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Title: Application of scintigraphy in pulmonology
Authors: Elhaj, Abeer
Pytetska, Natalya
Keywords: Scintigraphy
Issue Date: 2014
Citation: Elhaj A. Application of scintigraphy in pulmonology / A. Elhaj, N. Pytetska // Morden examination technique in pulmonology : International scientific students’ conference, Kharkiv, 4th of December, 2014 : abstract book. – Kharkiv : KhNMU, 2014. – P. 17.
Abstract: Pulmonology – is a medical specialty that deals with diseases involving the respiratory tract. It is known as chest medicine and respiratory medicine in some countries and areas , considered a branch of internal medicine, and is related to intensive care medicine. Pulmonology often involves managing patients who need life support and mechanical ventilation. Pulmonologists are specially trained in diseases and conditions of the chest, particularly pneumonia, asthma, tuberculosis, emphysema, and complicated chest infections. Methods: • Laboratory investigation of blood (blood tests). Sometimes arterial blood gas measurements are also required. • Spirometry (the determination of lung volumes in time by breathing into a dedicated machine; response to bronchodilatators and diffusion of carbon monoxide). • Bronchoscopy with bronchoalveolar lavage (BAL), endobronchial and transbronchial biopsy and epithelial brushing. • Chest X-rays. • CT scanning (MRI scanning is rarely used). • Scintigraphy and other methods of nuclear medicine. • Positron emission tomography (especially in lung cancer). • Polysomnography (sleep studies) commonly used for the diagnosis of Sleep apnea. Surgical method. Major surgical procedures on the heart and lungs are performed by a thoracic surgeon. Pulmonologists often perform specialized procedures to get samples from the inside of the chest or inside of the lung. They use radiographic techniques to view vasculature of the lungs and heart to assist with diagnose. Scintigraphy ("scint," Latin scintilla, spark) is a form of diagnostic test used in nuclear medicine, wherein radioisotopes (here called radiopharmaceuticals) are taken internally, and the emitted radiation is captured by external detectors (gamma cameras) to form two-dimensional images. In contrast, SPECT and positron emission tomography (PET) form 3-dimensional images, and are therefore classified as separate techniques to scintigraphy, although they also use gamma cameras to detect internal radiation. Scintigraphy is unlike a diagnostic X-ray where external radiation is passed through the body to form an image. Lung scintigraphy. The most common indication for lung scintigraphy is to diagnose pulmonary embolism, e.g. with a ventilation/perfusion scan. Less common indications include evaluation of lung transplantation, preoperative evaluation, evaluation of right-to-left shunts. In the ventilation phase of a ventilation/perfusion scan, a gaseous radionuclide xenon or technetium DTPA in an aerosol form is inhaled by the patient through a mouthpiece or mask that covers the nose and mouth. The perfusion phase of the test involves the intravenous injection of radioactive technetium macro aggregated albumin (Tc99m-MAA). A gamma camera acquires the images for both phases of the study. Indications and contraindications. Clinical indications for pulmonary scintigraphy include, but are not limited to, the following: 1. Assessment of the probability of acute or chronic pulmonary thromboembolic disease, including the evaluation of unexplained pulmonary arterial hypertension. 2. Quantification of differential or regional pulmonary function (eg, in predicting postoperative function). 3. Evaluation of transplanted lungs. 4. Evaluation of pulmonary or cardiac right-to-left shunts. 5. Evaluation of the effects of structural abnormalities of the chest, such as pectus excavatum and congenital diaphragmatic hernia. 6. Confirmation of the presence of bronchopleural fistulae. 7. Evaluation of chronic pulmonary parenchymal disorders such as cystic fibrosis. Relative contraindications. There are no absolute contraindications for pulmonary scintigraphy. Potential benefits must outweigh the minor risks of the procedure. There might be radiation risks to the fetus. When possible, the administered activity of each radiopharmaceutical should be decreased. One of the complication of this method can be aspiration of different substances into the airway, which can lead to other different diseases.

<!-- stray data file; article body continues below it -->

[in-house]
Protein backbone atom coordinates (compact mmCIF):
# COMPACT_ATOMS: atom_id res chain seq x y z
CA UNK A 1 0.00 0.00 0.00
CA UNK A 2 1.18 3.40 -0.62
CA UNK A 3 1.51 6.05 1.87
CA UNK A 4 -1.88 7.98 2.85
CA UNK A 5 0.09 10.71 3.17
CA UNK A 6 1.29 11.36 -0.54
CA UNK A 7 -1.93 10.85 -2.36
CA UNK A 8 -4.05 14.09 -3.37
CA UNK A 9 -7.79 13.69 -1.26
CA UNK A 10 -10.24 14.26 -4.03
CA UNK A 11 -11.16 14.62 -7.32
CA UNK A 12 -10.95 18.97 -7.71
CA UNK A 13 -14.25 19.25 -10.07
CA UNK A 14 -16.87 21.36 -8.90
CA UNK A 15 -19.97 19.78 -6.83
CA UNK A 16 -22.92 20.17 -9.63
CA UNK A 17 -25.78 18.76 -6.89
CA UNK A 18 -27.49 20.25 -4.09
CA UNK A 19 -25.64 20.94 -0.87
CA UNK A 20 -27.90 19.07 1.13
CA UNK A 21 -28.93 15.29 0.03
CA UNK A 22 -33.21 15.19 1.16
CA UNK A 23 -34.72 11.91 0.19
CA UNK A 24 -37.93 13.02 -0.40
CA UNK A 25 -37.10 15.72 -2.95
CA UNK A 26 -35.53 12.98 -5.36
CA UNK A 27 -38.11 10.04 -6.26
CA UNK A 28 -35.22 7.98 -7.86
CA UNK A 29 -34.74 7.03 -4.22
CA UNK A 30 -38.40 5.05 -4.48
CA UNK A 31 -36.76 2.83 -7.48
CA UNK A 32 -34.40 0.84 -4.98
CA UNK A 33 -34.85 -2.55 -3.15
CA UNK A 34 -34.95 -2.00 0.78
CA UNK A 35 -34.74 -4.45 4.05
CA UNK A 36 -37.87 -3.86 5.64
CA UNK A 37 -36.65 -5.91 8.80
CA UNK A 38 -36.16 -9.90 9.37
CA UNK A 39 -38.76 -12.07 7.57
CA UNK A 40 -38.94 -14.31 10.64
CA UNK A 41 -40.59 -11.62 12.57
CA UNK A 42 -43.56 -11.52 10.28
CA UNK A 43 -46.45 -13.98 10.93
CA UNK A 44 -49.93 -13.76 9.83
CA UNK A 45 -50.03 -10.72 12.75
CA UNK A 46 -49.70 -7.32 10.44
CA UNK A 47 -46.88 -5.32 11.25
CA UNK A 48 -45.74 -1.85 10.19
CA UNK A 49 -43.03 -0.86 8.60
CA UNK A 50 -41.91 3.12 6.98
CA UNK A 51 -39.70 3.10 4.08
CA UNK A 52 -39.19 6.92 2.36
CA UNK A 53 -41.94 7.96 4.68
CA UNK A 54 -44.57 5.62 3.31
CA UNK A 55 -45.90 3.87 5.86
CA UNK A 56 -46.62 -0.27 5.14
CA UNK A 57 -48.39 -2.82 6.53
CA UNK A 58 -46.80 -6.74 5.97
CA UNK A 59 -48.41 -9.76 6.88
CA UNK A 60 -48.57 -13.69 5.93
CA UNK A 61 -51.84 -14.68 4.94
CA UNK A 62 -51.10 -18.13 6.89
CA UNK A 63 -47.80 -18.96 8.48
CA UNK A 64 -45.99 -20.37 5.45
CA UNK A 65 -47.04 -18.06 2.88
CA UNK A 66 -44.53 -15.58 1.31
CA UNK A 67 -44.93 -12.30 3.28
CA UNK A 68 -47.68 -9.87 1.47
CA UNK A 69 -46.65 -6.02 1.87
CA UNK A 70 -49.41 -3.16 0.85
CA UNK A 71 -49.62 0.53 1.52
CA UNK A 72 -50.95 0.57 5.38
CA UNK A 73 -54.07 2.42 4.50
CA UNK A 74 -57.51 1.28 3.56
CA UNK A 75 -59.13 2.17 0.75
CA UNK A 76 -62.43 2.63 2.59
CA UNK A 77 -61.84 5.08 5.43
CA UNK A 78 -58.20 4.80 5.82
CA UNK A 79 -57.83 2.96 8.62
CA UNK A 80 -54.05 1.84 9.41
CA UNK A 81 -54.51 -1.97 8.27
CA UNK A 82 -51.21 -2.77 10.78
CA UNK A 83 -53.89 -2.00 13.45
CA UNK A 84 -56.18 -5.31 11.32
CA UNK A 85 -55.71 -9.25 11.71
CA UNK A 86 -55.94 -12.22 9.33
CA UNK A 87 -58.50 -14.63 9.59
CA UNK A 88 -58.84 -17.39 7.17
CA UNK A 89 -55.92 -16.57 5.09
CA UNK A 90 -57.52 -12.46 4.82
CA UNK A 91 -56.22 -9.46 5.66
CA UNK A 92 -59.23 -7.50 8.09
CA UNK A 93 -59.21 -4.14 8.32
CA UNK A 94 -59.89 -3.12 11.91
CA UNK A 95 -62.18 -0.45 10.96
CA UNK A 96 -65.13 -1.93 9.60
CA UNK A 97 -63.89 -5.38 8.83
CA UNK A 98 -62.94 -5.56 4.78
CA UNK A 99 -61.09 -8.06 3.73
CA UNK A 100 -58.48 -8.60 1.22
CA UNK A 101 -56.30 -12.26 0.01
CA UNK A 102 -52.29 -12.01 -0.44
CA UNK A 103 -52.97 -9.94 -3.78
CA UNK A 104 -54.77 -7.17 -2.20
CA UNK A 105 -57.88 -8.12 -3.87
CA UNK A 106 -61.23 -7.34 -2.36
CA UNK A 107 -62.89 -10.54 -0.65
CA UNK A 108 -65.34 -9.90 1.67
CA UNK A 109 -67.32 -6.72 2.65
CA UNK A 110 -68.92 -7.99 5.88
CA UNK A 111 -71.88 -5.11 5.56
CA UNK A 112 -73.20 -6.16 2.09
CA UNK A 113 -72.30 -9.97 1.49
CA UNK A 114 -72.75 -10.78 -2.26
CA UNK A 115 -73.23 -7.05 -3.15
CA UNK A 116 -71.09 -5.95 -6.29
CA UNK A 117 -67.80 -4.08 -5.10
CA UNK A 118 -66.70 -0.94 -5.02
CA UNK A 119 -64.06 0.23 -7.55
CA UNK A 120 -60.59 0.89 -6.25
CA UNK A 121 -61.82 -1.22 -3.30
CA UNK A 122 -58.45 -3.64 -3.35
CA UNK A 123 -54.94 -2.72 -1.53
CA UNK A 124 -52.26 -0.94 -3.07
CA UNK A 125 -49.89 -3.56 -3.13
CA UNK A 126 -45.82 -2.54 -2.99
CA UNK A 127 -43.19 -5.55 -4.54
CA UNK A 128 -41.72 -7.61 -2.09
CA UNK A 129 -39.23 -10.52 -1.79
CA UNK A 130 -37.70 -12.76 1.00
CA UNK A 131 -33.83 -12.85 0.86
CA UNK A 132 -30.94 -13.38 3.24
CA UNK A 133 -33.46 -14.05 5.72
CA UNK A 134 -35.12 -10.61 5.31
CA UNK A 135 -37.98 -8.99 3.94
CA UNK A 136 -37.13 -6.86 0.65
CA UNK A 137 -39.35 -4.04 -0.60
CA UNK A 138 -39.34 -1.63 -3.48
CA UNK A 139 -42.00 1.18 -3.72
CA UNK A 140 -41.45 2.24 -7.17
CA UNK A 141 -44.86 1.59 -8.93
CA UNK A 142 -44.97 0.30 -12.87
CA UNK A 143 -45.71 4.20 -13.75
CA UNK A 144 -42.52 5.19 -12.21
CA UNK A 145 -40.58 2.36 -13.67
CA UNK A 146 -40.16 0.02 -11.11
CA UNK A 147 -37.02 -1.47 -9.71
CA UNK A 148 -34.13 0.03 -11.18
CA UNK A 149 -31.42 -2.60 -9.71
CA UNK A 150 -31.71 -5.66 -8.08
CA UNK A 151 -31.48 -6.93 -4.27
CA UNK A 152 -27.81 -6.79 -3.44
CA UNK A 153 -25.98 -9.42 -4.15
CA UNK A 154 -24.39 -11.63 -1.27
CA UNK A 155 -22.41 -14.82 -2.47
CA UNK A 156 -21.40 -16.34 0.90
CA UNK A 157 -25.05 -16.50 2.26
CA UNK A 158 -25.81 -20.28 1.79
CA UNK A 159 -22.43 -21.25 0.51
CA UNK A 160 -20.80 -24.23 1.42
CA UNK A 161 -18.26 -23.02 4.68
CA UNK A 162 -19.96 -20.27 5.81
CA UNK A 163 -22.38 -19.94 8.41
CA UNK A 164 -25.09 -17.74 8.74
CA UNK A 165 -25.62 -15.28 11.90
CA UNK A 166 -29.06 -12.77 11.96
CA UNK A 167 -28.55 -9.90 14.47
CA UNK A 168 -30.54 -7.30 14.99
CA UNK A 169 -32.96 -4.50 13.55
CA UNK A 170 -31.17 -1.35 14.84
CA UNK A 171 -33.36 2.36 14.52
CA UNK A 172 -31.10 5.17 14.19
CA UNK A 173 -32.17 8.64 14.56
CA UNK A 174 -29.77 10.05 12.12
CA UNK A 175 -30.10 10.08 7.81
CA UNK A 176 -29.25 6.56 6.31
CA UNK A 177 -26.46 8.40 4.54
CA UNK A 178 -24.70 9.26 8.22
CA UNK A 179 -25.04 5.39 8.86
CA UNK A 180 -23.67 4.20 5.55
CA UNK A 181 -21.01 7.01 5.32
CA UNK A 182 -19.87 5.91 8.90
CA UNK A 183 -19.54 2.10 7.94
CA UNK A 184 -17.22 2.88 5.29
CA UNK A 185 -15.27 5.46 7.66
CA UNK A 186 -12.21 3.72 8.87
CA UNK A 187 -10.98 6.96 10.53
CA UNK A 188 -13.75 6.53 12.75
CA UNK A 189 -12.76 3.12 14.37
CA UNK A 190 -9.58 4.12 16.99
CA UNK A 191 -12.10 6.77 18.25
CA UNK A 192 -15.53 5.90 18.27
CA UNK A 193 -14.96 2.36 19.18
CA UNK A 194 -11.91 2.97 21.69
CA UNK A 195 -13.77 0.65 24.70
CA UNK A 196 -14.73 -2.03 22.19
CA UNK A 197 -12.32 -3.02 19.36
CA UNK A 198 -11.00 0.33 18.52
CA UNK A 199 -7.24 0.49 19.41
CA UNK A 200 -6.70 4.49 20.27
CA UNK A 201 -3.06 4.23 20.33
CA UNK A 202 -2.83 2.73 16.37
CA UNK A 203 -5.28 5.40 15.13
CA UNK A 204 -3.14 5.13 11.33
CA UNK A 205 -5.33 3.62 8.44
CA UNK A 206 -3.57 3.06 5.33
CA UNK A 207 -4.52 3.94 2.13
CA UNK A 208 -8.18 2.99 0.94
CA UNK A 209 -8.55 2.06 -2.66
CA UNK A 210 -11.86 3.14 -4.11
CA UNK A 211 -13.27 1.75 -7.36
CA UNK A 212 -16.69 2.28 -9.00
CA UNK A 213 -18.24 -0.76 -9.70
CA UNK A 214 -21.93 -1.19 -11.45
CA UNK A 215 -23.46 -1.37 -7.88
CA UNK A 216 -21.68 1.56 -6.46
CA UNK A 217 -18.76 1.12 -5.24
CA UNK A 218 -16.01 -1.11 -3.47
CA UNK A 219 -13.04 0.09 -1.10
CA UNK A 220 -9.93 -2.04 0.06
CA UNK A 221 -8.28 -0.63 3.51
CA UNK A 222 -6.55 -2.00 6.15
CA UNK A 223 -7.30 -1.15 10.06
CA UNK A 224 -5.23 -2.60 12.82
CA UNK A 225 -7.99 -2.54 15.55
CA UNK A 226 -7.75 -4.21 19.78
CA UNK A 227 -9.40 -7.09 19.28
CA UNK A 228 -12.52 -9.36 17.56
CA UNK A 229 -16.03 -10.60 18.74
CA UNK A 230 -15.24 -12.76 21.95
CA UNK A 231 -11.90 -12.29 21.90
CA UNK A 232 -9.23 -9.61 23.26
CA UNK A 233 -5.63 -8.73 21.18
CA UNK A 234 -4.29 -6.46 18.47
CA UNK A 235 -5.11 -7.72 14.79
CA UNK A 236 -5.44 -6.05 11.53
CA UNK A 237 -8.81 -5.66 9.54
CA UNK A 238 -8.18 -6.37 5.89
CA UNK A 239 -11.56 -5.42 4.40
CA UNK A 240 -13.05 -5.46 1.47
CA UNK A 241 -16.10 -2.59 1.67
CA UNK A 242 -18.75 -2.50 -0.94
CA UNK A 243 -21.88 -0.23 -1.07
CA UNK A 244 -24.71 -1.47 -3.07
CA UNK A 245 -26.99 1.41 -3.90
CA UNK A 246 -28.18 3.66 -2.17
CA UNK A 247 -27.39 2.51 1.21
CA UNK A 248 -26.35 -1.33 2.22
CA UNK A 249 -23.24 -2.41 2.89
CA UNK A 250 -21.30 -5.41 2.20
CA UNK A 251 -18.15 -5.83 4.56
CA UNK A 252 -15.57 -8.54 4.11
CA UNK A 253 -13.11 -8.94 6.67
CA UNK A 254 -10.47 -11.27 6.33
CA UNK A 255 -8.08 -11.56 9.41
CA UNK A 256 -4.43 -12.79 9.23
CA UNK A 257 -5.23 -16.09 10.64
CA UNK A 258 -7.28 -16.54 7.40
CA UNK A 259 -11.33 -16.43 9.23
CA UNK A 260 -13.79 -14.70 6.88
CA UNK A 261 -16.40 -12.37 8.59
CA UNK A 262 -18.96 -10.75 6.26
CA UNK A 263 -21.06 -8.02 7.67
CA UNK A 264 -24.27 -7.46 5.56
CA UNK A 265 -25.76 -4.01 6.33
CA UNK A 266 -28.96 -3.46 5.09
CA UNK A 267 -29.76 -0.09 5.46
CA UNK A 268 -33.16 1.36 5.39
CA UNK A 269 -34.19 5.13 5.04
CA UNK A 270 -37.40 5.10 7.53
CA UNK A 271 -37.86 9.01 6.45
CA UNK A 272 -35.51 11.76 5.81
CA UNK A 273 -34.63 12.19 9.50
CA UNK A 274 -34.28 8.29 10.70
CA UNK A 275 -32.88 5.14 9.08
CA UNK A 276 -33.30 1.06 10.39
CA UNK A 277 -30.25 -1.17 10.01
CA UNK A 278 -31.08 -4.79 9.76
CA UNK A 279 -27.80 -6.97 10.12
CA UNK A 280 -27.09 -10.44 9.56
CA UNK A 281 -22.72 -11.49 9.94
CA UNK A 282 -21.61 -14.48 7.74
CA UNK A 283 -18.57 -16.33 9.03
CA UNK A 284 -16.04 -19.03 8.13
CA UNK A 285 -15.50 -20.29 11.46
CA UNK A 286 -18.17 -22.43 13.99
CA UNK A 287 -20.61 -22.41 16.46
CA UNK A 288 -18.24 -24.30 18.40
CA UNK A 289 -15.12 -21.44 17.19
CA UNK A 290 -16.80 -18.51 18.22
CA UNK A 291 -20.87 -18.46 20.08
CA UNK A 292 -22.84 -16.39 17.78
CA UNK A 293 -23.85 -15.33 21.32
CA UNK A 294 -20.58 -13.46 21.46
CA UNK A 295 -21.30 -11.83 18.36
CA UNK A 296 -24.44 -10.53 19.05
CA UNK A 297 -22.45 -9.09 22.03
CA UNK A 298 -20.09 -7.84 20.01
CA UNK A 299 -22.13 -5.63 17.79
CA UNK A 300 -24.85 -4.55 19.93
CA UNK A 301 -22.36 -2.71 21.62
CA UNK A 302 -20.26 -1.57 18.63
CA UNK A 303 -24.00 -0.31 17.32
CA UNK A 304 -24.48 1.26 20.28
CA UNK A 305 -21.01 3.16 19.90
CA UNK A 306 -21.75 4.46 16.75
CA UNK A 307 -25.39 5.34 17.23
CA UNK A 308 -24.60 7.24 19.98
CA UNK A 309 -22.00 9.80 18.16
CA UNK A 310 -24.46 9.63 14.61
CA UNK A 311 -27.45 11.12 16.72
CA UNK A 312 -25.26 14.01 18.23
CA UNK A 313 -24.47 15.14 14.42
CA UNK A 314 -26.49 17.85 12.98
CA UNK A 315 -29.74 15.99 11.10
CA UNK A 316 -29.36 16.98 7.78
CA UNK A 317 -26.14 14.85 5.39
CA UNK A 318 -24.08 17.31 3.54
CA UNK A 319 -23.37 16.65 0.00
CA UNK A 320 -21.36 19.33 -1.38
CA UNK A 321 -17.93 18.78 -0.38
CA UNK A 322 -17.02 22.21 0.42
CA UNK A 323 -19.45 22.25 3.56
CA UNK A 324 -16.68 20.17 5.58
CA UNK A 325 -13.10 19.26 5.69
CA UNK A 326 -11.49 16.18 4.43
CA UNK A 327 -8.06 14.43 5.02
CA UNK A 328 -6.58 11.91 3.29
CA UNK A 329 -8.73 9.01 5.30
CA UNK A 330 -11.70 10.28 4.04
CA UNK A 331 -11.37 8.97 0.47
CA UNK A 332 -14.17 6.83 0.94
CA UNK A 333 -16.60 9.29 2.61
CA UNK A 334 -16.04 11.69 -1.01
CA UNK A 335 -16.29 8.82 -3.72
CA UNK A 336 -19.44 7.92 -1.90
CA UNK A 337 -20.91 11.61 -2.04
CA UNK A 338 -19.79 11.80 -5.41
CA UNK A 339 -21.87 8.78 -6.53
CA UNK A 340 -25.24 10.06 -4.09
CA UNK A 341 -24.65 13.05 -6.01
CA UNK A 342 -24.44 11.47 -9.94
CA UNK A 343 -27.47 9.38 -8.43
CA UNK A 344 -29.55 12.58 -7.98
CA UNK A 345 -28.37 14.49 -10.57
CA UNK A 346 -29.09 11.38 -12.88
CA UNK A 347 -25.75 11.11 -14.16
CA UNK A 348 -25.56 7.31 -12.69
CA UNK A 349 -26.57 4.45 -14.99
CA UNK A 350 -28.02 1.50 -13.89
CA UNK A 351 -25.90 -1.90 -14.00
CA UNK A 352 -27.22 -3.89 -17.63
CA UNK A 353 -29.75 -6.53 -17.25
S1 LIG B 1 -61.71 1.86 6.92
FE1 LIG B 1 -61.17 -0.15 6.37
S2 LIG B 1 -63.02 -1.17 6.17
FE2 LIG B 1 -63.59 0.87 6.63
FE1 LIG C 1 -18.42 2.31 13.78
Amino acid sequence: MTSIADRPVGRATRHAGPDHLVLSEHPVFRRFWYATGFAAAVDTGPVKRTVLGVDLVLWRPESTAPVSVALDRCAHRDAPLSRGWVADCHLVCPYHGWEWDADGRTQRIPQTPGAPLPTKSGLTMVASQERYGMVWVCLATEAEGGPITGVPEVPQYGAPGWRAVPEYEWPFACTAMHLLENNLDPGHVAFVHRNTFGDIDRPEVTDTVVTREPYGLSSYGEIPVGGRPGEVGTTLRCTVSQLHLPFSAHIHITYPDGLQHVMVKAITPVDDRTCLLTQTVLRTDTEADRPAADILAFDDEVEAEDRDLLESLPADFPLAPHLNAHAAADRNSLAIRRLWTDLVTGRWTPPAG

Appears in Collections:Наукові роботи молодих вчених. Кафедра пропедевтики внутрішньої медицини № 1, основ біоетики та біобезпеки

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